The calendar says October, but with severe storms and flash flooding in the forecast this week, you may be wondering what gives.
While the frequency and severity of severe storms that produce large hail, damaging winds, tornadoes and flash flooding peak in the spring, very similar setups occur in the fall.
These setups are large low pressure systems that bring cold, dry air toward Central Texas from the west. Ahead of these systems, large influxes of warm, moist air from the Gulf of Mexico stream in at the surface. The boundary between these two air masses are cold fronts that act as focal points for the lift needed for thunderstorm development.
One element in the fall that exacerbates the risk for flash flooding that doesn’t occur in the spring is tropical influence.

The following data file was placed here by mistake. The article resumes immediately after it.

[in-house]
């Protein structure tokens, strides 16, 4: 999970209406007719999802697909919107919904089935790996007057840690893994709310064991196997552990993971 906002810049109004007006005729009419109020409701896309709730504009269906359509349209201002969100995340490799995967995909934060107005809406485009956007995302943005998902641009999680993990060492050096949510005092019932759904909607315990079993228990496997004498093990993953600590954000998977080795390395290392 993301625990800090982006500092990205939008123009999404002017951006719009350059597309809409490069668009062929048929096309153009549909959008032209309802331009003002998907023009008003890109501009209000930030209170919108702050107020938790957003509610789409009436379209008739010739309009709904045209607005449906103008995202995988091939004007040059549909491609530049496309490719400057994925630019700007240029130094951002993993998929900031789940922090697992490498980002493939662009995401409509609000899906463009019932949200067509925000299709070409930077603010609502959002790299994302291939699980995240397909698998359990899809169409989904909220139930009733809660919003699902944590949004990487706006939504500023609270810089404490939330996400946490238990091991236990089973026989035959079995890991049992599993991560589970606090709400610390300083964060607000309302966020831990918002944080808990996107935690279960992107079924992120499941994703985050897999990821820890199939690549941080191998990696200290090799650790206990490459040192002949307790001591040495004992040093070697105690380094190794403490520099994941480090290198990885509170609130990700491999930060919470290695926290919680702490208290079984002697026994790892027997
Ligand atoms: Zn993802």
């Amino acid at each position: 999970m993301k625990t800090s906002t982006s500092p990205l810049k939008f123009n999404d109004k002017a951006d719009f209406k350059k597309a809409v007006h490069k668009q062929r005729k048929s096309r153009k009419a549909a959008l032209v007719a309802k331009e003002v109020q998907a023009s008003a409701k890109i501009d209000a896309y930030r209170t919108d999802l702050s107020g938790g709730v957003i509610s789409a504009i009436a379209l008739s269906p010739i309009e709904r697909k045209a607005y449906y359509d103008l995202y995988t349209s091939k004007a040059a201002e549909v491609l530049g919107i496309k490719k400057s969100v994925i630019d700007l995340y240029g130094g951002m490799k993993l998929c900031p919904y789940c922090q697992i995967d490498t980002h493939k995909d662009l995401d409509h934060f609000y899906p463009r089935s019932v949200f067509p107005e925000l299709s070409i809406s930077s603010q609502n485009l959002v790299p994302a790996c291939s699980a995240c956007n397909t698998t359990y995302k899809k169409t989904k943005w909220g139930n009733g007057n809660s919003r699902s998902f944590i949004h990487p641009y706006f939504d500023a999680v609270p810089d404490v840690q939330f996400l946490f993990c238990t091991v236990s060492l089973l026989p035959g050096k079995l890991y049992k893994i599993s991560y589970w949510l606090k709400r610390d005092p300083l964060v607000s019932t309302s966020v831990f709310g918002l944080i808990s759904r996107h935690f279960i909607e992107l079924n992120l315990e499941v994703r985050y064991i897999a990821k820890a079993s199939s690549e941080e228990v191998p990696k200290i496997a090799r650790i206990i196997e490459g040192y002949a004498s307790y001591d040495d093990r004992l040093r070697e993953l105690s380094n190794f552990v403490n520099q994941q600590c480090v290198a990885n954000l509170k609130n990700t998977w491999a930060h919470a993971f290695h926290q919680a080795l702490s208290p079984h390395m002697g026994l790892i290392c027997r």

Heading out of winter and into spring, the sea surface temperatures (along with other factors) are too cold for tropical cyclone development.
But entering the fall season is actually when hurricane season is most active because of the months of sea surface temperatures warming.
In Texas, we’re always on the lookout for storms in the Gulf, but we also are on the lookout for the Eastern Pacific. This area is highly active and can see landfalling hurricanes on the west coast of Mexico that traverse the country and move into Central Texas.
The remnants of these storms act as additional lift and moisture needed for severe storms and flash flooding. This is also one of the reasons why October is our second wettest month on average behind, you guessed it, May.
Historically, some of Central Texas’ worst flood events have occurred in the fall. Halloween 2015 and Llano River Floods of 2018 are some of the most recent examples. Both events occurring in the month of October.